- Project plans
- Project activities
- Legislation and standards
- Industry context
- Specialist wikis
Last edited 28 Sep 2021
|A typical rammed earth framework consists of two parallel forms filled in with a layer of damp earth, which may include sand, gravel, clay and possibly some type of stabilising agent to produce a freestanding rammed earth block.|
The rammed earth construction method is a process of compacting a mixture of soils or aggregates into formwork (or shuttering). The mixture is then compressed (or tamped) manually or mechanically, to form foundations, floors, walls and so on. When made into walls, these rammed earth components are sometimes referred to as pise.
The rammed earth technique is an ancient method of construction, with evidence of its use dating as far back as the Neolithic Period. Early rammed earth structures were made from a mixture of clay-rich soil, water and natural stabilisers (such as animal urine, animal blood, plant fibres and so on).
Rammed earth was used in many parts of the world including South America, India, the Middle East and Africa. This method was not frequently employed in Europe, although some examples survive in France, and it was more popular in parts of Spain. Significant portions of the Alhambra in Grenada (built chiefly between 1238 and 1358) were constructed using this method.
This building method was common in China, where early evidence of rammed earth structures has survived from the second imperial dynasty (202 BC to 220 AD). Several centuries later, large portions of the Great Wall of China (primarily built during the Ming dynasty 1368 to 1644), were also constructed using this method.
Significant monuments and more common architectural structures built using this method have survived into the 21st century, demonstrating its durability. However, the popularity of rammed earth throughout most parts of the world declined with the introduction of modern materials and methods of construction.
In the late 20th century, its popularity surged again amongst architects with an interest in environmental sensitivity and locally sourced - and readily available - materials. These components can include chalk, lime, gravel, sand, silt or clay. Ideally, the soil should be high in sand and low in clay, with modern formulations reinforced by other structures such as beams.
Cement can also be added to the mixture to improve stabilisation characteristics. This formulation, which has become general practice in Australia, is sometimes referred to as stabilised rammed earth (SRE) or cement-stabilised rammed earth (CSRE). It is acknowledged that the addition of cement can reduce the sustainability of this formulation.
Wall thicknesses are usually at least 30 cm, which creates conditions for high thermal capacity and moderate temperature fluctuations. Insulation can be incorporated to improve thermal performance, and protection measures (such as overhangs) can be added to prevent damage caused by water. Surfaces can also be finished with plaster, bitumen or linseed oil.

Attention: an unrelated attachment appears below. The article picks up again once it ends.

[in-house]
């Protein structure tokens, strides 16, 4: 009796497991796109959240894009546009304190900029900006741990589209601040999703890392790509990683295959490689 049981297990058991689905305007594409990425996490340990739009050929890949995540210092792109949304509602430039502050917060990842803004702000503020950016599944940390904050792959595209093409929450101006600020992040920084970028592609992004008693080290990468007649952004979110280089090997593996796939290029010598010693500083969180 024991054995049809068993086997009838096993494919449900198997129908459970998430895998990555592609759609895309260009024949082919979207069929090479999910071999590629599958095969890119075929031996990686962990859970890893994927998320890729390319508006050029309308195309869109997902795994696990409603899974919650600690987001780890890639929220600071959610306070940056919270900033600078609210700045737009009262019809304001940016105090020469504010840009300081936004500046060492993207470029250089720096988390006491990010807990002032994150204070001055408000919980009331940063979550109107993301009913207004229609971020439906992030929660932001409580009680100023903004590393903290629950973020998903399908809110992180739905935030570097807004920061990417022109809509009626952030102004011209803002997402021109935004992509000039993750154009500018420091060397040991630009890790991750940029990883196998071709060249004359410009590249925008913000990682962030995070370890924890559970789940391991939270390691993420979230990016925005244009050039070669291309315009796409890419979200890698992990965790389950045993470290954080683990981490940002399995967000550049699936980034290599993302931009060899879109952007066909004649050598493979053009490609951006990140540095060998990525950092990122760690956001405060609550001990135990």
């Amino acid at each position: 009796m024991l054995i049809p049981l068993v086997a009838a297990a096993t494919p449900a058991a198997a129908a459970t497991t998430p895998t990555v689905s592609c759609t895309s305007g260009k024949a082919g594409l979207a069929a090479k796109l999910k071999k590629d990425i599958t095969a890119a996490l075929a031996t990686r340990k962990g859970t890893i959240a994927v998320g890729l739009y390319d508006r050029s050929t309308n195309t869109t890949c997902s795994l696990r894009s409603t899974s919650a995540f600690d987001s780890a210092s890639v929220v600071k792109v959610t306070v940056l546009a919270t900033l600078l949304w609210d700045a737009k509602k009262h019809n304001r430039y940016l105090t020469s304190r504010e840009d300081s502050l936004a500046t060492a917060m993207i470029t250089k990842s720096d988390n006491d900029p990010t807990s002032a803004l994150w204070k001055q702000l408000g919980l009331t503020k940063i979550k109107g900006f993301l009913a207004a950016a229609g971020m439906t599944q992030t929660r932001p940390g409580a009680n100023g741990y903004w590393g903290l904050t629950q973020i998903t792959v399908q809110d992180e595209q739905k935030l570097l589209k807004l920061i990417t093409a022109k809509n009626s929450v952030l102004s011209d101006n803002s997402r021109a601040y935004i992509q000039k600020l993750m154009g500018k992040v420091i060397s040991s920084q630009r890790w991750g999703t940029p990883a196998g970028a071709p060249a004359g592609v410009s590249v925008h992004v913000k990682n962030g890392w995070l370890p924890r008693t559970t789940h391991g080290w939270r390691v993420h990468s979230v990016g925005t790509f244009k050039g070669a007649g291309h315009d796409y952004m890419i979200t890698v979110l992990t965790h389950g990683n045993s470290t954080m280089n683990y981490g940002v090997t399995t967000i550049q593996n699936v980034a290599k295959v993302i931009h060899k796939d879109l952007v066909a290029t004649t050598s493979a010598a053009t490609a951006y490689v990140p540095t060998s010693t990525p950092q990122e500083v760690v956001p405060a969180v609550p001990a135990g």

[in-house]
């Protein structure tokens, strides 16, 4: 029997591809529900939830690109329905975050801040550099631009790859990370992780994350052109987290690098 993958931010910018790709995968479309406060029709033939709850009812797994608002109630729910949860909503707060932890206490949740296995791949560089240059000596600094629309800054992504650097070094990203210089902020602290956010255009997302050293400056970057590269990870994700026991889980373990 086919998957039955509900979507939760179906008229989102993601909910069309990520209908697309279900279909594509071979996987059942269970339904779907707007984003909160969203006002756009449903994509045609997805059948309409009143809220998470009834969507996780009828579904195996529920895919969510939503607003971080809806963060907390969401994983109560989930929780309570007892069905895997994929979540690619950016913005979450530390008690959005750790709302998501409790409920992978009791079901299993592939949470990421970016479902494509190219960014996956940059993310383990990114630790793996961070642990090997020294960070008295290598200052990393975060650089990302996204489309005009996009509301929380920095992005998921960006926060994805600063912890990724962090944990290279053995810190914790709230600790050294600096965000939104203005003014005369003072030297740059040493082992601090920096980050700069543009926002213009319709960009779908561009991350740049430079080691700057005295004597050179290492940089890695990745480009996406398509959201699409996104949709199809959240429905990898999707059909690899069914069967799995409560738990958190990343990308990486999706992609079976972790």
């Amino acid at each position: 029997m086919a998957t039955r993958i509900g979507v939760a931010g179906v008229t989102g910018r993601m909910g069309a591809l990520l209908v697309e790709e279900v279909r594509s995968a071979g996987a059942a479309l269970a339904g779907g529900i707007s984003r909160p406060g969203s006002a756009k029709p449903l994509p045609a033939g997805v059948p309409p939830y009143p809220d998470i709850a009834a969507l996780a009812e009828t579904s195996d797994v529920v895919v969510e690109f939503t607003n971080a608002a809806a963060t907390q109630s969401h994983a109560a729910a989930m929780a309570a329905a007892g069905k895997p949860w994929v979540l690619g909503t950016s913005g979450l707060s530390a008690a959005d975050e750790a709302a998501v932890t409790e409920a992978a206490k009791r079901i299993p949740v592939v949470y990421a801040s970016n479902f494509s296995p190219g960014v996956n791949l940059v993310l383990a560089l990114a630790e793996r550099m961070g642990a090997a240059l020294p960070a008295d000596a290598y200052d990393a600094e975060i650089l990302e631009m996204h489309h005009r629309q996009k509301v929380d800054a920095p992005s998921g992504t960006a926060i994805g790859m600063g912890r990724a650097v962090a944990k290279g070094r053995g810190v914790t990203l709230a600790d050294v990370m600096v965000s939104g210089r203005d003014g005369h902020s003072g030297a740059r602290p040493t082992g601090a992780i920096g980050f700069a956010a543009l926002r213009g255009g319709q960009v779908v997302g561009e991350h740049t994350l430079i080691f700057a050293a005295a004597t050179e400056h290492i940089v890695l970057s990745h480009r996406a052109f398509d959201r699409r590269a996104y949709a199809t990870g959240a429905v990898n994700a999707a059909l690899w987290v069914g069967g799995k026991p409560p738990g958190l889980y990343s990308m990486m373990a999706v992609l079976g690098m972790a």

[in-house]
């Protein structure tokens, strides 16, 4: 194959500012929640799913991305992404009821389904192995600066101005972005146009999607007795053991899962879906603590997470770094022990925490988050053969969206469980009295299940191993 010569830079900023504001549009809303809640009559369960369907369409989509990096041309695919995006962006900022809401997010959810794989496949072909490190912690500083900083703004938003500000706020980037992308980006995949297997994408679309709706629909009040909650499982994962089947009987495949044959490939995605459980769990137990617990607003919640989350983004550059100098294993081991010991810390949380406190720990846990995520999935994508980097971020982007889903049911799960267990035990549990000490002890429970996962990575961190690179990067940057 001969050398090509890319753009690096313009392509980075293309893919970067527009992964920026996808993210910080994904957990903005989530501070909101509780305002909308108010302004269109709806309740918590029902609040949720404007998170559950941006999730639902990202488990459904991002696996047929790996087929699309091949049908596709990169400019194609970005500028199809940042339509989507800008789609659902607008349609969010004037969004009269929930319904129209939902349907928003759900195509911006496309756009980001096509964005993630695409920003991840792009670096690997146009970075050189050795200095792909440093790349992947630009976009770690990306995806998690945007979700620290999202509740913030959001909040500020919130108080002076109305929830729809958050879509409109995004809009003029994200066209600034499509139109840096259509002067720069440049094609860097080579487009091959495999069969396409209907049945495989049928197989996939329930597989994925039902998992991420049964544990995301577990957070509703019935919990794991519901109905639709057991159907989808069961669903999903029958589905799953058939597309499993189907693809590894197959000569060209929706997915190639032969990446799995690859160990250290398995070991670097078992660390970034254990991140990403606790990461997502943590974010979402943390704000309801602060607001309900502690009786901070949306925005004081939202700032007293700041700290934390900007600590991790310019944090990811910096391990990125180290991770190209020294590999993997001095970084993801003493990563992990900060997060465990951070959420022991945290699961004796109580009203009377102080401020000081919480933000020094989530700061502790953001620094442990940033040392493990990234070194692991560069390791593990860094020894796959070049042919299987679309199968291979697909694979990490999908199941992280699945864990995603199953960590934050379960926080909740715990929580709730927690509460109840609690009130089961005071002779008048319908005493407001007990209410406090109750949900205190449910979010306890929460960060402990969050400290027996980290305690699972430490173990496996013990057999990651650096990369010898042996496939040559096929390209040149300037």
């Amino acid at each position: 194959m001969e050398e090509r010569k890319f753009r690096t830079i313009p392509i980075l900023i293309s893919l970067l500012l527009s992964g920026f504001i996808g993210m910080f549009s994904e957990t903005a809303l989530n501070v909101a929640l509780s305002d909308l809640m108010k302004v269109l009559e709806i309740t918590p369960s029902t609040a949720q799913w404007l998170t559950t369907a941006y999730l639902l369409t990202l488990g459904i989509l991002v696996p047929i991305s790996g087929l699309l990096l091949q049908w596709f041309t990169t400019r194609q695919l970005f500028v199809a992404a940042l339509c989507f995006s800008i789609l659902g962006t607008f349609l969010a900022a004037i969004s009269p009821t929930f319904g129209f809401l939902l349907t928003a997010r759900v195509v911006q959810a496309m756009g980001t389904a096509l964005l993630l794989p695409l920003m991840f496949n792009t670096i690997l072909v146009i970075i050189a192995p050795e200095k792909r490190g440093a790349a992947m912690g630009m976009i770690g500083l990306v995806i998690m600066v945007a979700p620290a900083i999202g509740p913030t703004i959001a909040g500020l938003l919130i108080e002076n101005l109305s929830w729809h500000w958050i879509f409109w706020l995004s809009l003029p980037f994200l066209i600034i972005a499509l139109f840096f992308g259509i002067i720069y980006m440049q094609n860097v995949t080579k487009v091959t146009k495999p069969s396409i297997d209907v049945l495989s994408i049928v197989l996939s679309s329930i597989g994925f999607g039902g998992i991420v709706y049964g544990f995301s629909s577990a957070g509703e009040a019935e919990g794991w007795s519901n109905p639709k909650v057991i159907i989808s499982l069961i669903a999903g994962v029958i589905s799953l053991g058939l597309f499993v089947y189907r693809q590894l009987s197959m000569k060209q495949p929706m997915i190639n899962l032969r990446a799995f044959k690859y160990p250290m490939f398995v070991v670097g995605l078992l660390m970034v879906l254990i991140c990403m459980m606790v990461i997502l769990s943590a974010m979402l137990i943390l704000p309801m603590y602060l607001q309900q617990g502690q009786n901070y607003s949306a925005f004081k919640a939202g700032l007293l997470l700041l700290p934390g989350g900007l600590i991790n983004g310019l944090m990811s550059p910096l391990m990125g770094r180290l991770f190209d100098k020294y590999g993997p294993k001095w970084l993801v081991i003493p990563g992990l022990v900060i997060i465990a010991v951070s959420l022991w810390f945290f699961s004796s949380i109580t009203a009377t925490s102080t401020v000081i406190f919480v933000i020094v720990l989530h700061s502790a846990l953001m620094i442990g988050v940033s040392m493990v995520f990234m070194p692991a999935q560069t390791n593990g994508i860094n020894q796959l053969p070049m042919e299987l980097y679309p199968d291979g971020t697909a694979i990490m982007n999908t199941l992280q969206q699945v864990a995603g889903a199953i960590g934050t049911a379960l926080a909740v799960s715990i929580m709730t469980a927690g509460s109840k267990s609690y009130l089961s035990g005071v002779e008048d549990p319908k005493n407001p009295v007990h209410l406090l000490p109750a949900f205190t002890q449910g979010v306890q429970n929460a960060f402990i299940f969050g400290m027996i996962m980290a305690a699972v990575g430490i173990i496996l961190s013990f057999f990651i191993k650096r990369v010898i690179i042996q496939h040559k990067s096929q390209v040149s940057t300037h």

Practical considerations
When successfully produced, rammed earth components can exhibit good compressive strength, durability and aesthetic appeal. However, the success of rammed earth construction in a practical sense may be dependent on climate conditions and the availability of suitable materials.
The method typically works best in locations with high humidity and relatively moderate temperatures. In colder climates, rammed earth walls may need additional insulation, while in locations with high rainfall, they will require protection from rain.
After five years, the corner of the wall at the entrance of the Eden Project already showed surface damage. Although, given the thickness of the walls this probably is not significant and may be partly down to lack of testing and education about this method.
One high profile example of rammed earth in the UK can be found at the entrance of the Eden Project in Cornwall. Many aspects of the Eden Project championed sustainability, and due to their thermal mass, rammed earth walls fit in with the organisation's environmental ambitions.
 Related articles
Featured articles and news
LETI publishes guidance for energy efficient home retrofits.
Predictions about adequate post-pandemic IAQ in non-domestic buildings.
Government publishes plans to 'build back greener'.
The contentious nature of claims associated with cladding, fire safety and EWS1 forms.
ECA comments on low-carbon heating systems initiative and Heat and Buildings Strategy.
Cinders and other forms of domestic rubbish created filth but also generated great wealth.
CIC 2050 Group requests input to find out priorities for future industry leaders.
IHBC publishes response to consultation.
Institute applauds funding initiatives but presses for additional retrofit and tax measures.